What Tiger Woods' driver tee height can tell us about his Masters game plan

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Woods hit drivers at wildly different tee heights during his Tuesday practice session.
For about 15 minutes on Tuesday morning, viewers tuning into the Masters On The Range broadcast were granted a front-row seat to a driver masterclass from Tiger Woods.
During the session, Woods routinely touched 174 mph ball speed with his TaylorMade Stealth Plus driver — a number that had social media buzzing — and rarely missed his target line.
The numbers and dispersion pattern matched up with Fred Couples’ comments that Woods’ “driver was a machine” during their Monday practice session.
“He was bombing it for one,” Couples said. “If you want to talk golf, he was bombing it. I know [Justin Thomas] is not the longest hitter on the Tour, but I know he’s damn long. He was with him flushing it.”
Woods knows distance (not to mention dispersion) is one part of the equation if he wants to contend at the Masters. But there’s another that involves being able to not only work the ball both ways but vary trajectory as well.
Woods didn’t discuss his game plan for tackling Augusta National during Tuesday’s pre-tournament press conference, but the different driver tee heights he tested on the range revealed the 15-time major winner is ready for anything this week.
With a cool western wind, ranging from 10 to 20 mph, expected to hang around for all four rounds, Woods varied the tee height from high to low to see how the ball would react.
It’s common knowledge that adjusting tee height will ultimately alter ball flight. The lower the tee height, the more likely you are to produce a penetrating ball flight — something Tiger might need if the wind is up and he’s trying to find the fairway. Teeing it high, on the other hand, with a positive angle of attack will increase launch and carry.
Thanks to advancements in technology, we’re now able to get a more accurate picture of what Woods sees when he tees it high and low with the driver. As the camera locked in one Woods’ swing, a second screen captured the launch monitor data for each shot.
When Tiger tees it high
Carry: 298 yards
Ball speed: 174 mph
Launch angle: 16 degrees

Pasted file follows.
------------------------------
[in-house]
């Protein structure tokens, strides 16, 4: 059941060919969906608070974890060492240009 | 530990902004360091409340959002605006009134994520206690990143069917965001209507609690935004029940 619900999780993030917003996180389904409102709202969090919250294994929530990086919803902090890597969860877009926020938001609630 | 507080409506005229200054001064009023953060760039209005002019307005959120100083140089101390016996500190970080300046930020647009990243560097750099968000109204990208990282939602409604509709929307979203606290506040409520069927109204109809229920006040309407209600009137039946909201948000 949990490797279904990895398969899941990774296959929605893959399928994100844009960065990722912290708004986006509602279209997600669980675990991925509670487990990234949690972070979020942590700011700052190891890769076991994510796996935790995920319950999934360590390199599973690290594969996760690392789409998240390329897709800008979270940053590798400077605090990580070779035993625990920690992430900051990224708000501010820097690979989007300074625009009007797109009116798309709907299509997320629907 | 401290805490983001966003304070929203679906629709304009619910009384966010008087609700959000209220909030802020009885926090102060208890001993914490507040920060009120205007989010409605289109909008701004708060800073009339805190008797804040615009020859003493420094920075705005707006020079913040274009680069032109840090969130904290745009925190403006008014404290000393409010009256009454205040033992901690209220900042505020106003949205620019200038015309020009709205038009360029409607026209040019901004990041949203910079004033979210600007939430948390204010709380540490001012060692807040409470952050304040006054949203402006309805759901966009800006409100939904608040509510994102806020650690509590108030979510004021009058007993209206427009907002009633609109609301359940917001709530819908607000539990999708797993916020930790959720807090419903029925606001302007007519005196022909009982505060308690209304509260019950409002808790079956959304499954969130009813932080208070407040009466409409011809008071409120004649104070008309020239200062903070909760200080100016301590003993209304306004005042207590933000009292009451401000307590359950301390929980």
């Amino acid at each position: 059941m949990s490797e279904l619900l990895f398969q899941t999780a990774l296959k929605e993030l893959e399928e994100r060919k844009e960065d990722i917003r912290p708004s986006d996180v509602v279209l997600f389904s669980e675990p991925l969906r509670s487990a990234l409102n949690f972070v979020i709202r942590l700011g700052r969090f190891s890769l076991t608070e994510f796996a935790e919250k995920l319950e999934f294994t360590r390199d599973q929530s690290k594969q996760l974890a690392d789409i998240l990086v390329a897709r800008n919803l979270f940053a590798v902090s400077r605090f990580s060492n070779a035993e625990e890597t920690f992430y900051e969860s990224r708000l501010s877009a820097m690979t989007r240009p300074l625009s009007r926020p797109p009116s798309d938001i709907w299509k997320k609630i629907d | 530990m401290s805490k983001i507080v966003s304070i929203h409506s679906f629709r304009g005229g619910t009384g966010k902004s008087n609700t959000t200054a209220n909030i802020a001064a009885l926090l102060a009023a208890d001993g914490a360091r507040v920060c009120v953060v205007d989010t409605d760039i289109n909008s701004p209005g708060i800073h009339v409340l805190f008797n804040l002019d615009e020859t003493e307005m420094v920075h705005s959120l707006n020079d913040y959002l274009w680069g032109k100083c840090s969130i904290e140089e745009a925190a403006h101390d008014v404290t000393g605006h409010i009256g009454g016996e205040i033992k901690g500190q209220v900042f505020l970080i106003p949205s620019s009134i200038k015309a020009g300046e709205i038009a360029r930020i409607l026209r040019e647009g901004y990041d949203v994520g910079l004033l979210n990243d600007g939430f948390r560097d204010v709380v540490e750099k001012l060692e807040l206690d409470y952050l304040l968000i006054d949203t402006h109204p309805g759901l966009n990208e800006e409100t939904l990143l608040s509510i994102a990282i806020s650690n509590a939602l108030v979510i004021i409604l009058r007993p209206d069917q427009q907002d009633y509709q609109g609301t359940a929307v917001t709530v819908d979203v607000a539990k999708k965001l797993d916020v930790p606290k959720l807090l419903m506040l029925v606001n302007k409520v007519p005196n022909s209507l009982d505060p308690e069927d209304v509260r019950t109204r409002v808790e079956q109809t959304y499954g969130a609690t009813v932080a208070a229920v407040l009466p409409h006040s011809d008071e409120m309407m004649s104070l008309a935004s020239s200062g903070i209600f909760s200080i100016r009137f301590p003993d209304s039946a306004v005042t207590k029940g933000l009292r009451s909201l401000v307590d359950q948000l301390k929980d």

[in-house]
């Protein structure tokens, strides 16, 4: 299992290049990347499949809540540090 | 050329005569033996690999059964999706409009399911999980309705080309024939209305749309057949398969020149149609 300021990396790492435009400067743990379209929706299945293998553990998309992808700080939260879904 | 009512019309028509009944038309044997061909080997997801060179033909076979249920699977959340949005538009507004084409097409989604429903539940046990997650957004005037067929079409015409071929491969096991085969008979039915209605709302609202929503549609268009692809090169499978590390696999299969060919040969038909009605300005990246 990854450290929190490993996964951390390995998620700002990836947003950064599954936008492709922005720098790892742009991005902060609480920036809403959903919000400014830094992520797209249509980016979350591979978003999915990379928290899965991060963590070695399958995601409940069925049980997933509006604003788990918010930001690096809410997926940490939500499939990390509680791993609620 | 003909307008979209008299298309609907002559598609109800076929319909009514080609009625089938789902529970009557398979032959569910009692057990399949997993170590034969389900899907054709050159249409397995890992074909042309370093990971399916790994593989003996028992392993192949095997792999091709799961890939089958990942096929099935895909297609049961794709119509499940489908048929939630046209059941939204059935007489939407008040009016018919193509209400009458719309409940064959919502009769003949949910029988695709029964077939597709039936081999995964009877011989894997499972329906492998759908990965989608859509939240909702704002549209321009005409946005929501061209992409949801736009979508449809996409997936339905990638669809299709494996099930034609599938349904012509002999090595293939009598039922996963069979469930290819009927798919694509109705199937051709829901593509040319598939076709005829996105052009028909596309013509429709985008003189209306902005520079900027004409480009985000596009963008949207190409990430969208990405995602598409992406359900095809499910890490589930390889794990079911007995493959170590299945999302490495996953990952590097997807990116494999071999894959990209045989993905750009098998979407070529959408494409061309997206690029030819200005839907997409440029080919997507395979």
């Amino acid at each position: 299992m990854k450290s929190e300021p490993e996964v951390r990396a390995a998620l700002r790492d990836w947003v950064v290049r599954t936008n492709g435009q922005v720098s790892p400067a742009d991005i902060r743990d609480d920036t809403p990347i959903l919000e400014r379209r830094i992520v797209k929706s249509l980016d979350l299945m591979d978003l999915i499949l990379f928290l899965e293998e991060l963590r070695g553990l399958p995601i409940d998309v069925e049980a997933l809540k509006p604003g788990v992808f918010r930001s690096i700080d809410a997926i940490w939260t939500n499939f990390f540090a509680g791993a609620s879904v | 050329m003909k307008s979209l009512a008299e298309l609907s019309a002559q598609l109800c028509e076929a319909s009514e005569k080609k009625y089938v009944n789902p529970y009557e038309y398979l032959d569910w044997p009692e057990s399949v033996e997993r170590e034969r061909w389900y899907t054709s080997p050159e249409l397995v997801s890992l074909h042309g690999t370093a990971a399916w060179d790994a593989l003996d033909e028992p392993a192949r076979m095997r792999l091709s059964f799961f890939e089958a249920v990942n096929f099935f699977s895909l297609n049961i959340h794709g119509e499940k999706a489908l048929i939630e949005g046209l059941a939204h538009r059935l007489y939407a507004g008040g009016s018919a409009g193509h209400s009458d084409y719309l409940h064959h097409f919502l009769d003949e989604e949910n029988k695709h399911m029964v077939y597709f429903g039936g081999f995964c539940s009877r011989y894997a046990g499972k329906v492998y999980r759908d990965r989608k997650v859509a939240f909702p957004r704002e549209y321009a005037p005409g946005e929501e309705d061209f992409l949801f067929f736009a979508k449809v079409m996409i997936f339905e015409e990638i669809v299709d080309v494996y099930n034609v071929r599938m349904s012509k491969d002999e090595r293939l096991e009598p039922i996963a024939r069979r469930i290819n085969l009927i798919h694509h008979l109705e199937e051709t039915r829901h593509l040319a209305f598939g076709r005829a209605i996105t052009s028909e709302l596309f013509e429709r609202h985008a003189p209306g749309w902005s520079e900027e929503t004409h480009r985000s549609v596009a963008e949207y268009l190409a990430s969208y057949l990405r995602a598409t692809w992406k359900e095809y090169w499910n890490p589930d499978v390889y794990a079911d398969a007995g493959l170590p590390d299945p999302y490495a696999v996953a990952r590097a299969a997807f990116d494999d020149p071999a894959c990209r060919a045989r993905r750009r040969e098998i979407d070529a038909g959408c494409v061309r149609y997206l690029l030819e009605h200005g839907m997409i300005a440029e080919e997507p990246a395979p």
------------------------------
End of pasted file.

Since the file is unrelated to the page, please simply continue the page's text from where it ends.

Curve: 12 yards
Descent angle: 41 degrees
Apex: 140 feet
Tiger’s launch monitor numbers when he tees it low with the driver.
When Tiger tees it low
Carry: 281 yards
Ball speed: 174 mph
Launch angle: 10 degrees
Curve: 7 yards
Descent angle: 32 degrees
Apex: 89 feet
Some general takeaways from the numbers Tiger produced with each tee height: he’s sacrificing distance when he tees the ball down, which isn’t a huge surprise. Teeing the ball down means Tiger is impacting the ball with a negative angle of attack and imparting additional spin on the ball. Hence the 17 yard dropoff in distance.
If Tiger is teeing off into a strong head or crosswind, he’s putting a premium on accuracy over distance anyway. With a 10-degree launch, he’s doing his best to keep the ball below the wind and under control. Teeing it lower can also induce an easier-to-control fade shot shape for most golfers. (If you’re looking for more content on the benefits of teeing it low in certain situation, check out a recent edition of GOLF’s RoboTest series.)
Compare those numbers to the high tee position and it becomes very apparent that Woods has two entirely different shots in his arsenal for Augusta National, depending on how the course is playing. Going to a ball that’s teed up higher on the face will significantly increase launch, carry and apex, especially if you’re impacting the ball with a positive angle of attack (ascending blow).
If you’re just picking up the game, take a page from Tiger’s recent practice session and test out different tee heights with the driver the next time you’re at the range. Grooving your driver swing is important, but if you play in an area where wind is a factor, it’s important to have a few different go-to shots in the arsenal.
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Jonathan Wall is GOLF Magazine and’s Managing Editor for Equipment. Prior to joining the staff at the end of 2018, he spent 6 years covering equipment for the PGA Tour. and GOLF Magazine are published by EB GOLF MEDIA LLC, a division of 8AM GOLF


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